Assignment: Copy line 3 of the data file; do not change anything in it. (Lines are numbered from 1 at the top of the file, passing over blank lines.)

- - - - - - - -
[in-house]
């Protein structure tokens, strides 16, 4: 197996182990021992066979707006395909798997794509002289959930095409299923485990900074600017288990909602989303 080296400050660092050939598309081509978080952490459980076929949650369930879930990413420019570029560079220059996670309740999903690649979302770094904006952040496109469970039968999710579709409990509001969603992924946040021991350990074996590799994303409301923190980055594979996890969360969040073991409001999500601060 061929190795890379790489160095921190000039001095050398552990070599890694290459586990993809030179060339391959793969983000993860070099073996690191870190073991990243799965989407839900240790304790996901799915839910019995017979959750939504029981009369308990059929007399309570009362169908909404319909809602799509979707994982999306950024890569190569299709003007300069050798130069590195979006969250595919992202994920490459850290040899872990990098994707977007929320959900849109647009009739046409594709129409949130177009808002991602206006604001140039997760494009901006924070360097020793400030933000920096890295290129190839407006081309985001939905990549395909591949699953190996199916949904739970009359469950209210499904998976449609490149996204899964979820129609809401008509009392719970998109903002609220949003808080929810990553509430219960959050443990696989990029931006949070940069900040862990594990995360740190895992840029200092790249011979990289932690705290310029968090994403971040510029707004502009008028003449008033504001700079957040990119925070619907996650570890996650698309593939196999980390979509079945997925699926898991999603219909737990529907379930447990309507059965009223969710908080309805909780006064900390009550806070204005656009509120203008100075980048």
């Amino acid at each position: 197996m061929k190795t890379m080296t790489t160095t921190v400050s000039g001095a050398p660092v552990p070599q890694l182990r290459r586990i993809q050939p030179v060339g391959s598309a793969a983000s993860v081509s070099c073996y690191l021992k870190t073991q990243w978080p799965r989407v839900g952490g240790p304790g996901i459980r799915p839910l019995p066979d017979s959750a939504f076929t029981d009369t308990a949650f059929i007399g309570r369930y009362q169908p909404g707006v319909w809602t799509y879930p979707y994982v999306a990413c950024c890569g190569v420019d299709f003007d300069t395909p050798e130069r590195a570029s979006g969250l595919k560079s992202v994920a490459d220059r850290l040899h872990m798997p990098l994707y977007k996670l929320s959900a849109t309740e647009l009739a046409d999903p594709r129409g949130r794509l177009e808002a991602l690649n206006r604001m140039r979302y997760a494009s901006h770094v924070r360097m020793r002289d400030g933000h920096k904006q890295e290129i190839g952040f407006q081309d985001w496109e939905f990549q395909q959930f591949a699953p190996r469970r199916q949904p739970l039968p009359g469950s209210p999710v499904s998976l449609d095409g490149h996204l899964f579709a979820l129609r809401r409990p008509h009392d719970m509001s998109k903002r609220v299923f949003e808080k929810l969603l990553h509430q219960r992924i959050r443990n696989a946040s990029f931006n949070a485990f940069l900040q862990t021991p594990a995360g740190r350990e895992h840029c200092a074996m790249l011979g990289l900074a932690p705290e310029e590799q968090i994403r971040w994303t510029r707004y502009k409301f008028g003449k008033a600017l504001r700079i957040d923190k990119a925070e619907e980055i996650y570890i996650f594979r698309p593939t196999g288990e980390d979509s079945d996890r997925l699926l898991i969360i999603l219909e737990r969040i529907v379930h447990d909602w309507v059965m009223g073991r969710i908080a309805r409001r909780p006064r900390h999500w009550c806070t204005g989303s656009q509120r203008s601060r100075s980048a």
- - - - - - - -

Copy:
């Amino acid at each position: 197996m061929k190795t890379m080296t790489t160095t921190v400050s000039g001095a050398p660092v552990p070599q890694l182990r290459r586990i993809q050939p030179v060339g391959s598309a793969a983000s993860v081509s070099c073996y690191l021992k870190t073991q990243w978080p799965r989407v839900g952490g240790p304790g996901i459980r799915p839910l019995p066979d017979s959750a939504f076929t029981d009369t308990a949650f059929i007399g309570r369930y009362q169908p909404g707006v319909w809602t799509y879930p979707y994982v999306a990413c950024c890569g190569v420019d299709f003007d300069t395909p050798e130069r590195a570029s979006g969250l595919k560079s992202v994920a490459d220059r850290l040899h872990m798997p990098l994707y977007k996670l929320s959900a849109t309740e647009l009739a046409d999903p594709r129409g949130r794509l177009e808002a991602l690649n206006r604001m140039r979302y997760a494009s901006h770094v924070r360097m020793r002289d400030g933000h920096k904006q890295e290129i190839g952040f407006q081309d985001w496109e939905f990549q395909q959930f591949a699953p190996r469970r199916q949904p739970l039968p009359g469950s209210p999710v499904s998976l449609d095409g490149h996204l899964f579709a979820l129609r809401r409990p008509h009392d719970m509001s998109k903002r609220v299923f949003e808080k929810l969603l990553h509430q219960r992924i959050r443990n696989a946040s990029f931006n949070a485990f940069l900040q862990t021991p594990a995360g740190r350990e895992h840029c200092a074996m790249l011979g990289l900074a932690p705290e310029e590799q968090i994403r971040w994303t510029r707004y502009k409301f008028g003449k008033a600017l504001r700079i957040d923190k990119a925070e619907e980055i996650y570890i996650f594979r698309p593939t196999g288990e980390d979509s079945d996890r997925l699926l898991i969360i999603l219909e737990r969040i529907v379930h447990d909602w309507v059965m009223g073991r969710i908080a309805r409001r909780p006064r900390h999500w009550c806070t204005g989303s656009q509120r203008s601060r100075s980048a």